6 (c.a.) Eyeball
The window to the eyeball is the cornea. A dome of clear tissue up in front of the eye that focuses light as it passes through.
-The colorful part is called the iris right?
Yep, it’s right behind the cornea. In the middle of the iris is a black circle called the pupil- an opening that lets light into the eye. The iris has muscles attached to it that change its size- making the pupil bigger and smaller to control how much light gets through.
-So the pupil gets smaller when there is a lot of light and bigger when its dimmer. So what happens after the light has passed through the cornea and the pupil.
The Light passes through the lens.
-Like the lens in a camera?
Precisely, the lens focuses the light on to the back of the eye where seeing really start to happen.
-Can the lens and the eye focus on stuff that’s close and stuffs that far like a camera lens would?
It’s sure can. Let’s head inside to see how. Last one through the pupil is a rotten egg. From the lens we travel to the retina. The back wall of the eyeball.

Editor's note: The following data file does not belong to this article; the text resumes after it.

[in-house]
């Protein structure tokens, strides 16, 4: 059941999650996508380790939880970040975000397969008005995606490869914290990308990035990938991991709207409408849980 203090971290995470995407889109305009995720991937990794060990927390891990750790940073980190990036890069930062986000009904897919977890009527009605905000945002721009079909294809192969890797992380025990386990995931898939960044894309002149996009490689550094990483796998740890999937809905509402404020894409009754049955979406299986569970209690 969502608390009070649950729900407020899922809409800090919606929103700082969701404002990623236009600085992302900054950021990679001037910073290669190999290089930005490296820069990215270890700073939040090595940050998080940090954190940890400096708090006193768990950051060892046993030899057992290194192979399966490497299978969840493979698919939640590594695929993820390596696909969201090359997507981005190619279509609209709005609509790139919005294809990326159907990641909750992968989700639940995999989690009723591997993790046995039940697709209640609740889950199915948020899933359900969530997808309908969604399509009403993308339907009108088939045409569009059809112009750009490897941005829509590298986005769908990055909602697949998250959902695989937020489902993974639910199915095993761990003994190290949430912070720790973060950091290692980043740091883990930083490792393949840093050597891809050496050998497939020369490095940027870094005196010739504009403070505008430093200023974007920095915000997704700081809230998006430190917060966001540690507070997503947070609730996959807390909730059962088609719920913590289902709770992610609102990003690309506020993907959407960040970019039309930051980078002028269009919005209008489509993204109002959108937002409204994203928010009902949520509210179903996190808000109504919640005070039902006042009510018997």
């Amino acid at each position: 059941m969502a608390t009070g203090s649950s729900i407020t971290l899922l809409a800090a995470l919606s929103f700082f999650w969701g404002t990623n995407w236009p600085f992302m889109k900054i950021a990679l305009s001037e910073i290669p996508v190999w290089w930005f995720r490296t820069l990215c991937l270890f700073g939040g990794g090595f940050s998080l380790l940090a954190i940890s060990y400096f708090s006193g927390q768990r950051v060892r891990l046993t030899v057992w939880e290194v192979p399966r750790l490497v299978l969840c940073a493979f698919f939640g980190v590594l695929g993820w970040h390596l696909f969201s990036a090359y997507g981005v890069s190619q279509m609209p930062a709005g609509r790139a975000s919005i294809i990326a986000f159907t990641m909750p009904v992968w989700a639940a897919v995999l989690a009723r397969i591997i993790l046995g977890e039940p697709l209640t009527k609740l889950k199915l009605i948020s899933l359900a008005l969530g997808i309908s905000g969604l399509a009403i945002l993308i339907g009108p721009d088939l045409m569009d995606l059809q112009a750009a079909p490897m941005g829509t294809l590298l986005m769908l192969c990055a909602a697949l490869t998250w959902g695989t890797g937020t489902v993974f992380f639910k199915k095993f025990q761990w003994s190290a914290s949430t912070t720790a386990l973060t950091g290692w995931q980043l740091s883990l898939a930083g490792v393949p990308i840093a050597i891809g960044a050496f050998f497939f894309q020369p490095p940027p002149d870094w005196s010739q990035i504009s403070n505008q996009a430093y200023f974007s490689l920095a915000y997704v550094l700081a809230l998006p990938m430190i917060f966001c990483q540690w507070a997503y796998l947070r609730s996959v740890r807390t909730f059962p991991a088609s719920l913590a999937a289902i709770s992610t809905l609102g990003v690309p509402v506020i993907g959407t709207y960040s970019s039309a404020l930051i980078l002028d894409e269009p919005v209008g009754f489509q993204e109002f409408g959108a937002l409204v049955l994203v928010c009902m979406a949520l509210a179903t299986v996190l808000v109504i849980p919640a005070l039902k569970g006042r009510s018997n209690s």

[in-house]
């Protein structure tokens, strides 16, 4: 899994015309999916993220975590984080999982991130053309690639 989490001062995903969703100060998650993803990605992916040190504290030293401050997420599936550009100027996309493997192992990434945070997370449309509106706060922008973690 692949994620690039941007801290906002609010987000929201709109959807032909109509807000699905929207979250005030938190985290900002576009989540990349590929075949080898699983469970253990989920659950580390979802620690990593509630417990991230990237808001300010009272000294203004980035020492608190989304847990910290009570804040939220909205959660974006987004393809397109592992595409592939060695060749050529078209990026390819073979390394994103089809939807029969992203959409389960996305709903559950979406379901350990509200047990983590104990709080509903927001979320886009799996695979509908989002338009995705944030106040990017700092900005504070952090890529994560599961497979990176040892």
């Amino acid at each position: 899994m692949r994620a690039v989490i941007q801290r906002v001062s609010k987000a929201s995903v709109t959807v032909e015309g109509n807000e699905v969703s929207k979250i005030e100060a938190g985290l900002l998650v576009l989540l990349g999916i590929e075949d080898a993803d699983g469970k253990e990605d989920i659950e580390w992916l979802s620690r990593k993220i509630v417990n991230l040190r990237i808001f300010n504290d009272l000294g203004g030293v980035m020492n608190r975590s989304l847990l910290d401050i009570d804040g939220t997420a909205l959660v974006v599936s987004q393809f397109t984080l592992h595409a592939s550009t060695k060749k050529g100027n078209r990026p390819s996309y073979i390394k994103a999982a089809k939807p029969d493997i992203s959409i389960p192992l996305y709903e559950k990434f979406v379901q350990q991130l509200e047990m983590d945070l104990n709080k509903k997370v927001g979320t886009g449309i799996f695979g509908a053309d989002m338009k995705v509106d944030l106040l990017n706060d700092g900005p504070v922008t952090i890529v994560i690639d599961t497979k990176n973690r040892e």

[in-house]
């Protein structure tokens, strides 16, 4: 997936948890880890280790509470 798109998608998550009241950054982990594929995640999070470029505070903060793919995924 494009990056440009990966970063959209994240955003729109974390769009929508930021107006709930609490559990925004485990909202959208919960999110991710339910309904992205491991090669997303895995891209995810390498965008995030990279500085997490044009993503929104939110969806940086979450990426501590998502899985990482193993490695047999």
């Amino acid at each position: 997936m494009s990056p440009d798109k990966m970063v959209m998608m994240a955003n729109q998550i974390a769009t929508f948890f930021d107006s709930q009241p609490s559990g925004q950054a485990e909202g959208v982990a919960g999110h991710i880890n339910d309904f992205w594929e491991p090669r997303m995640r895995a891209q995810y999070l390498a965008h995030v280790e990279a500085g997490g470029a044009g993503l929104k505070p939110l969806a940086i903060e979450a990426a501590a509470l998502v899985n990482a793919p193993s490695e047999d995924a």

-Right, because the lens focuses the light on the retina.
The retina has millions of light sensitive cells called rods and cones. About 120 million rods and 7 million cones in each eye.
-Wow, that’s a lot of rods and cones. What’s the difference between them?
It’s the difference between black and white and color. The rods see in black, white and shades of grey. And help us see the shape and form of a thing. Rods also help us see in the dark.
-And the cones see color.
Cones are sensitive to one of three colors, red, green or blue. Together they let us see millions of colors, but cones need more light than rods to work with.
-Hey, what’s this thing behind the retina?
The optic nerve. It carries messages to the brain about what you’re seeing. The rods and cones change the colors and shapes you see into millions of nerve message, then those messages are carried along the optic nerve to the brain.